Cycling days 223 to 225 - R de Lerma to Cafayate

Trip Start Apr 07, 2010
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Trip End Jan 19, 2012


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Flag of Argentina  , Salta,
Saturday, October 29, 2011

Day 223 (10/27/11): 135km

After a restful night's sleep, we are ready for more downhill. As we descend through the canyon, we are stunned by the awesome scenery of auburn and amber fields, then by familiar looking rock formations from Joshua Tree, Death Valley, and Zion National Parks. There is so much potential for canyoneering and rock climbing in this area with its monolithic sandstone pinnacles and walls that would make any climber drool.

Over 80km of descent on pavement followed by 20km on dirt allow us to rack up the mileage today. We stop in the first city we pass though for some sweets then continue a quick 10km down the road to Roasario de Lerma for a meal. We are served a deliciously succulent slice of beef and are very pleased that Argentina lives up to its reputation. We do a little grocery shopping and find a bakery that is actually open! We gorge on a few pastries each, then go back to buy more for tonight’s dessert. We ask a woman in the street about what time businesses are normally open and she says people open in the morning until about 1:30pm and re-open for the evening around 5:30pm. We buy some veggies and roll out of the city just after 5:30pm and people don’t look like they are at all in a hurry to open up shop.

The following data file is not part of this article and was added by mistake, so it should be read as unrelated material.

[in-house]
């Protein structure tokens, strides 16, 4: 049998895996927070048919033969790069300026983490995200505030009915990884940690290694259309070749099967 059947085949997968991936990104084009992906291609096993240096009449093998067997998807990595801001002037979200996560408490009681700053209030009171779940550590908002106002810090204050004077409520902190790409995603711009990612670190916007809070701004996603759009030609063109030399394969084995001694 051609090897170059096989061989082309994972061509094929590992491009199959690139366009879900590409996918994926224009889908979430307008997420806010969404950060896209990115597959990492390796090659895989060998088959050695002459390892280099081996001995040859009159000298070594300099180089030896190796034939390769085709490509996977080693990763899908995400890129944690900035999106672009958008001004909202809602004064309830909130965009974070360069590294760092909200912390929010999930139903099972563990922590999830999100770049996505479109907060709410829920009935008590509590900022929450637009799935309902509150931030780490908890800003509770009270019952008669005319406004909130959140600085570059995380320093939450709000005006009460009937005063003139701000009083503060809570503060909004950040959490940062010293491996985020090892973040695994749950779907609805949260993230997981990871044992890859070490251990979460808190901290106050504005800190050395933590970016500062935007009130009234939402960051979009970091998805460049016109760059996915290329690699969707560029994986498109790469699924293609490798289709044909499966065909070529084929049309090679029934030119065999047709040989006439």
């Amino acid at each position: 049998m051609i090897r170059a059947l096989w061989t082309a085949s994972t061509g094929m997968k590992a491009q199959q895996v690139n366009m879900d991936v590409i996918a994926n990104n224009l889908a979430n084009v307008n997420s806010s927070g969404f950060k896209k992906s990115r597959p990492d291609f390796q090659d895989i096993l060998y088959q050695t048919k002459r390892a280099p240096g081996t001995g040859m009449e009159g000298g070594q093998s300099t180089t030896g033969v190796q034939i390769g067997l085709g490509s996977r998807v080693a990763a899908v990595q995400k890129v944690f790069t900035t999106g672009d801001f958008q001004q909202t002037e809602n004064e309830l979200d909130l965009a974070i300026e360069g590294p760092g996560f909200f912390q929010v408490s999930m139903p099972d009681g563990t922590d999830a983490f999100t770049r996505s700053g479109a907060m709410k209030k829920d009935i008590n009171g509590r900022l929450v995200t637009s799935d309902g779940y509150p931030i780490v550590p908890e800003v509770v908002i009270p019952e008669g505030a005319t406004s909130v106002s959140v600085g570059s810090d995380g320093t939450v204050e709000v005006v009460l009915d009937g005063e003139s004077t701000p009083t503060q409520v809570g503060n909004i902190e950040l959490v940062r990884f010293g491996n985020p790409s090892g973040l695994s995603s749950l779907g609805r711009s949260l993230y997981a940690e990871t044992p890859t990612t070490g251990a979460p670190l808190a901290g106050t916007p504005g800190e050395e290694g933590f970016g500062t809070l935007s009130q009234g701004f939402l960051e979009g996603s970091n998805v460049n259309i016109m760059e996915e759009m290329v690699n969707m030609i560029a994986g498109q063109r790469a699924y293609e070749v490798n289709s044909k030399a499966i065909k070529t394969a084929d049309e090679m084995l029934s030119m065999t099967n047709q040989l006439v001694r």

We hustle down the paved, flat road at an average of 29kph and keep the brisk pace going as we pass nonstop suburb after farm after suburb. Where are we going to camp? Another city, more fenced farms and ranches, then another town. It is now 6:45pm and the sun is about to dip behind the mountains as we come to the beginnings of yet another city when suddenly, Yannick stops and says he saw a gravel sifter. We u-turn, pull into a driveway, and sure enough, it is a rock quarry. We ask a woman if we can camp in the quarry and she says it’s no problem except that it gets really cold at night. We thank her and find a nice, flat spot to camp in the endless field of rocks and gravel. As we pitch the tent without the fly, we prepare ourselves for what will be the hottest night we’ve had in several months.

Day 224 (10/28/11): 98km

We are really enjoying Argentina with its friendly people, relaxed atmosphere, respectful drivers who always wait to pass us when the opposite lane is clear of oncoming traffic…without honking! Who needs a shoulder to ride in when drivers are this civil? (Ha, yeah…Shirley would still like to ride in a shoulder! :) Today, we ride at a casually brisk pace and admire farms and ranch houses with beautifully manicured lawns, green gardens, and pruned rose bushes. As we pass by olive and mimosa trees, Yannick says the countryside reminds him of France.